When you realise your score is on the lower end of the scale, you’re likely to have two immediate thoughts after you’ve asked the obvious question of ‘how to improve my credit score?’ The first is ‘how long is it going to take for me to grow my score’ and the second is ‘how hard will it be?’
At Noddle, we get asked these questions all the time. The response to both questions is that there is no definite answer – it varies from individual to individual. This is because it all depends on two important things:
- Which of the below factors are affecting your credit score – certain factors – such as having a lack of information in your credit history- are going to take more time to fix than simply registering on the electoral roll.
- How quickly we receive updates from lenders and other organisations – even if you register on the electoral roll today, it takes time for lenders and organisations to let us know about this change, so the updates to your file and thus your score can only happen as quickly as we receive the information.
Why does what’s affecting my score influence how quickly and easily I can improve it?
There are lots of things that can drag down your score and each has its own time implications for improving it.
Limited credit history: If you’ve not used much credit in the past or don’t have any active credit currently, you may have a lower score. Improving it is often as simple as taking out a credit builder card or loan, or even a mobile phone contract, to demonstrate you’re capable of borrowing money and making repayments. Of course, your credit score won’t improve overnight. In fact, you’ll likely have to demonstrate you can manage credit over a period of months before you start to see any improvement.
Not being on the electoral roll: If your score has taken a hit because you’re not currently on the electoral roll, it’s pretty easy to rectify the problem. All you have to do is register. You can do so here. However, as we explain below, how quickly you’ll see a change will depend on when we receive updated electoral roll information from your local authority.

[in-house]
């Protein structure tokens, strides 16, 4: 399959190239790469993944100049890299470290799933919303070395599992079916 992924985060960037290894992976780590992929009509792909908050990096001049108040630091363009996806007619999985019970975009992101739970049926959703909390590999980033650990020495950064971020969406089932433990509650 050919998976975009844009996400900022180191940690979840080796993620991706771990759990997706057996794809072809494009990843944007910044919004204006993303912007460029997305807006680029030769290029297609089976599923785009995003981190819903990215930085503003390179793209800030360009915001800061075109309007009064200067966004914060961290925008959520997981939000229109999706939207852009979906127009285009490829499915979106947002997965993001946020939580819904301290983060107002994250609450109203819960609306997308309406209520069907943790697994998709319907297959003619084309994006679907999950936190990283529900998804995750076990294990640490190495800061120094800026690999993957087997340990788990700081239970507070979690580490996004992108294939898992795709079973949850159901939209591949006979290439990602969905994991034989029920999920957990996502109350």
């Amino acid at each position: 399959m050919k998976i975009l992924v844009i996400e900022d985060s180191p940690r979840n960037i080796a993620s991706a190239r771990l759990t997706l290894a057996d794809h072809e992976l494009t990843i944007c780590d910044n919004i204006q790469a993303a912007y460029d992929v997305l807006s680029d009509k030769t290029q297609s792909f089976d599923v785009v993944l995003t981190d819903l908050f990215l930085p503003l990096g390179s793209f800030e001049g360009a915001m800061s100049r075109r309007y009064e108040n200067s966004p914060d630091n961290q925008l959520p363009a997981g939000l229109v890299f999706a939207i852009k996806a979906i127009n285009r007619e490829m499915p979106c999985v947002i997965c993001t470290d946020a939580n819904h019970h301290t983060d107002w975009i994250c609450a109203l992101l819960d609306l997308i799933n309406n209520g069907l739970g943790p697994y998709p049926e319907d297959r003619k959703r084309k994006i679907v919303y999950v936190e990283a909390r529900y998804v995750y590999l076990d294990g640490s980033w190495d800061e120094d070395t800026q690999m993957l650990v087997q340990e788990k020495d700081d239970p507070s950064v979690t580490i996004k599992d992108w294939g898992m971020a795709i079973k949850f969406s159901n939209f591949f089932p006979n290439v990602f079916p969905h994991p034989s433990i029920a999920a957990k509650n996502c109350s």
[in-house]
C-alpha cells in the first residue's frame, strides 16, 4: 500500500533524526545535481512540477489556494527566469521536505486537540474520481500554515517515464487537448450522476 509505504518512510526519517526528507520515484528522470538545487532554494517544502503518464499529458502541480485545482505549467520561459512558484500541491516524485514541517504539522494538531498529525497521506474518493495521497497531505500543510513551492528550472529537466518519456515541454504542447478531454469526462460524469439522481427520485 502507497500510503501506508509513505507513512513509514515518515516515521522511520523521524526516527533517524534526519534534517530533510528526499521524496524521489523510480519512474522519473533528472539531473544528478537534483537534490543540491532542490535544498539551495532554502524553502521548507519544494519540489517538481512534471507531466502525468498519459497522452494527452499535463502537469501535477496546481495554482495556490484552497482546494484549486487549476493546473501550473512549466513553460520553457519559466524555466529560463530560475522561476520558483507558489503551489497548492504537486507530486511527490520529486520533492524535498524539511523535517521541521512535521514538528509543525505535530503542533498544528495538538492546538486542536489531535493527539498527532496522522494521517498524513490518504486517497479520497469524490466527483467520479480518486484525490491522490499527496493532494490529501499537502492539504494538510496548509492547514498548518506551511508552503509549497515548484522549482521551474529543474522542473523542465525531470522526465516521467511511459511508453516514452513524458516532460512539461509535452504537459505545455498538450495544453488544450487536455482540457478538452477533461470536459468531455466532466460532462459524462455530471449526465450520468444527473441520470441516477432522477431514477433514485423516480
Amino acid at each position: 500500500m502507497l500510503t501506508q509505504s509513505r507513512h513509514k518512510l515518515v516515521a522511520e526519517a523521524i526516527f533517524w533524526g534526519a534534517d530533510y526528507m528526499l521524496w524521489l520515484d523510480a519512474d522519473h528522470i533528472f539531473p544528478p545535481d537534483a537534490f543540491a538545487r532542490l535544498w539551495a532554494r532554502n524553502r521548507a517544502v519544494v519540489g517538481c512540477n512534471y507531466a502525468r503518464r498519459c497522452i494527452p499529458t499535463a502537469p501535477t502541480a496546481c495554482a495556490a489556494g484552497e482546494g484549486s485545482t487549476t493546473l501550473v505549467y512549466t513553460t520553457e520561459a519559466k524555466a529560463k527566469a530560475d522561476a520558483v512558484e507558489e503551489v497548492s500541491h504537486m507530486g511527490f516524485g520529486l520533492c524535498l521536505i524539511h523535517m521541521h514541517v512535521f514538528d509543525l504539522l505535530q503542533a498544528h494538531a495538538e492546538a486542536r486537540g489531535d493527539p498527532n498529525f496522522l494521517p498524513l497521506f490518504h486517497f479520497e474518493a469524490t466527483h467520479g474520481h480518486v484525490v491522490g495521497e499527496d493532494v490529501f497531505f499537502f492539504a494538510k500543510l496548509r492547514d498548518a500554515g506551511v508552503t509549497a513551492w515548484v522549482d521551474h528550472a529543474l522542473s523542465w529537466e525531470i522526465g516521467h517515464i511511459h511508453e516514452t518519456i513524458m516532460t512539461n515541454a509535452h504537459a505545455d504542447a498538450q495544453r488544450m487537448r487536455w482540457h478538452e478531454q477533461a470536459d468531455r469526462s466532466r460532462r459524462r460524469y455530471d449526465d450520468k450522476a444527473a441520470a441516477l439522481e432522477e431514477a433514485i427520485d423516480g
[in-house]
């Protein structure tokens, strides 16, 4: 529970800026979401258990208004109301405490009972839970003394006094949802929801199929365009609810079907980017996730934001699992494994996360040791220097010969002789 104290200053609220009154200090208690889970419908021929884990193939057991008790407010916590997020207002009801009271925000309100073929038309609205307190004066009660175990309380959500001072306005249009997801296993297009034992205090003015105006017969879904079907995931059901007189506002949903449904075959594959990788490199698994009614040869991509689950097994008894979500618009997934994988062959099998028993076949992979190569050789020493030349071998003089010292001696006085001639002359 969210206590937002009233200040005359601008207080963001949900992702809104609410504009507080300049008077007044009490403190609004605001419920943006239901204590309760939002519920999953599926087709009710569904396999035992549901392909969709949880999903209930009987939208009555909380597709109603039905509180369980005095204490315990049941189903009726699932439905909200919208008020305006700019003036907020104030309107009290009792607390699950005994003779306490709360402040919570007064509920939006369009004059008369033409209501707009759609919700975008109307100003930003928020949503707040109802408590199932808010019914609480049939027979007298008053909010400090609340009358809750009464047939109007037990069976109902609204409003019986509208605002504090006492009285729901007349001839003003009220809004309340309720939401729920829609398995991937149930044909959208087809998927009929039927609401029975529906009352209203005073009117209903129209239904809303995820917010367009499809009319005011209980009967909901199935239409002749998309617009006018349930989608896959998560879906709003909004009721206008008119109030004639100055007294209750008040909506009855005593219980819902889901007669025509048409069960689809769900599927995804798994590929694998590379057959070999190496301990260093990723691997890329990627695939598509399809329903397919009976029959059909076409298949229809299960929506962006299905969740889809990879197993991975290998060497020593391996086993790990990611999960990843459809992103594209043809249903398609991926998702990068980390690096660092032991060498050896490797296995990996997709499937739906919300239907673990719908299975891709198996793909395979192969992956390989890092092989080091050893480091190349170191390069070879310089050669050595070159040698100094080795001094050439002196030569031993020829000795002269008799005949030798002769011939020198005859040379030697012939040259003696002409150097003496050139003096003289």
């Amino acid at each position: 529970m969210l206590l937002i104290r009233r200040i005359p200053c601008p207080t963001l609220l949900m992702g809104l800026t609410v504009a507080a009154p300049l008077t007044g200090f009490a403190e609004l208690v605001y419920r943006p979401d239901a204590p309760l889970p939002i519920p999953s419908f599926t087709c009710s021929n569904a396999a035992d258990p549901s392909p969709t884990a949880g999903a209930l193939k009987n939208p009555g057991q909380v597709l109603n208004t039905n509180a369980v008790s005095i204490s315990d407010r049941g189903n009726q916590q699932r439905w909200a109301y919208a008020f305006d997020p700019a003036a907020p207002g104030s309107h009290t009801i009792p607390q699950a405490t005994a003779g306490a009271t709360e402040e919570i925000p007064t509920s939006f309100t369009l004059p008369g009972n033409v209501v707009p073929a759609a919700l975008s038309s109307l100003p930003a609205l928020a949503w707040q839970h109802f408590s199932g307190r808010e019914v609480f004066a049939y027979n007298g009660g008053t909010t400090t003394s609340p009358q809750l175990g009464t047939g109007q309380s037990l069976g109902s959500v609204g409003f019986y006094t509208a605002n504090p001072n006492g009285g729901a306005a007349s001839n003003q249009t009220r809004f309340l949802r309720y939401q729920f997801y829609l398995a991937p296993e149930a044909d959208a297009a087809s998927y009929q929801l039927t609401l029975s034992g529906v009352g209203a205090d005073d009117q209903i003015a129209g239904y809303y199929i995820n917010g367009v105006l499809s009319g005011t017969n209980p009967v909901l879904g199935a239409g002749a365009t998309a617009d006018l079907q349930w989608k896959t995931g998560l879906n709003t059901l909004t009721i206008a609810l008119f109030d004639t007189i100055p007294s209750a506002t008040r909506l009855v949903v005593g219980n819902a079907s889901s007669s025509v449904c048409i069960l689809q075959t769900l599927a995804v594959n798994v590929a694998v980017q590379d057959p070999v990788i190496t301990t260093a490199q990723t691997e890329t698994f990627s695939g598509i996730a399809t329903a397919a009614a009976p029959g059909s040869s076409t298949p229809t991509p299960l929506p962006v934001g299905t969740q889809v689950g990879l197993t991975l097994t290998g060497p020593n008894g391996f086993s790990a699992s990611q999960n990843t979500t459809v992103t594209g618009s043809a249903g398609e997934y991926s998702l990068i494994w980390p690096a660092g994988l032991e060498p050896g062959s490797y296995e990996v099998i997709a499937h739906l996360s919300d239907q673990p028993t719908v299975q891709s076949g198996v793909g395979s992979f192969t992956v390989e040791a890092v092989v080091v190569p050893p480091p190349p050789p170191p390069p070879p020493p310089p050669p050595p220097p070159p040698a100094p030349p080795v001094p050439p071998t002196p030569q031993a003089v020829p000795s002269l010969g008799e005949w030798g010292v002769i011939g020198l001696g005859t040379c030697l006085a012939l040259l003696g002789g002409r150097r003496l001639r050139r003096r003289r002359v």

Taking out too much credit at once: If you’re making lots of credit applications at once, it doesn’t look good. This is because it suggests to lenders that you’re relying heavily on credit to manage your finances. If the reason why your score has taken a hit is because of this, the bad news is that you need to be prepared to wait to see your score rise but the good news is that as long as you meet repayments and avoid taking out more credit, over time your score should creep back up.
Using too much of your available credit: At any one time, you shouldn’t be using any more than 25% of your total credit limit. For example, if your credit limit is £1,200, you should spend no more than £300. The amount of time it takes to improve your score if you’re using too much credit will largely depend on how quickly you can pay it off to the point where you’re sitting in the 25% bracket. It is, of course, not an exact science, but taking this approach is likely to help your score.
Having too much credit: Having too much available credit can negatively impact your score. To rectify this, it pays to close down accounts you no longer use but you need to be careful, as an old account that demonstrates a good credit history can help your score. The effect of closing down an account may take time to appear. A lot depends on when we receive updates from lenders and how much of an impact the account was really having on your score. Of course, sometimes putting an end to having too much credit relies on you paying off active credit arrangements, in which case it may depend on how long you have left on a credit agreement, such as store credit.
Debt and CCJs: Debt and CCJs will stay on your credit report for 6 years. The best thing to do is create a financial plan to help get yourself debt free and back in a good financial position. If you’re able to demonstrate good financial behaviour over time, this will be reflected in your credit score.
Being financially linked to another person: If you’re financially linked to someone – something that usually happens when you share a financial account – their financial behaviour will affect yours. If this link is something you want to get rid of because of divorce or separation – then you should contact each credit reference agency and ask for the link to be removed. Once this has happened, you’re likely to see a change next time your report is refreshed.
Updates from lenders and other organisations
As mentioned briefly above, how quickly you see changes in your score also depends on when we receive information from lenders and other organisations.
Each bank, building society, alternative lender, local authority and other relevant organisations has their own schedule for updating us and, coupled with the 30 day refresh period, you could be looking at around 90 days before you see any changes reflected on your credit report.
This time-frame is something you’ll need to apply to any of the strategies for improving your score when trying to work out how long it might take to see some growth.
Ultimately, improving your score is all about making smart choices and having the patience to see them through. Unfortunately, there’s no overnight fix but having a good credit score is worth the wait and the effort.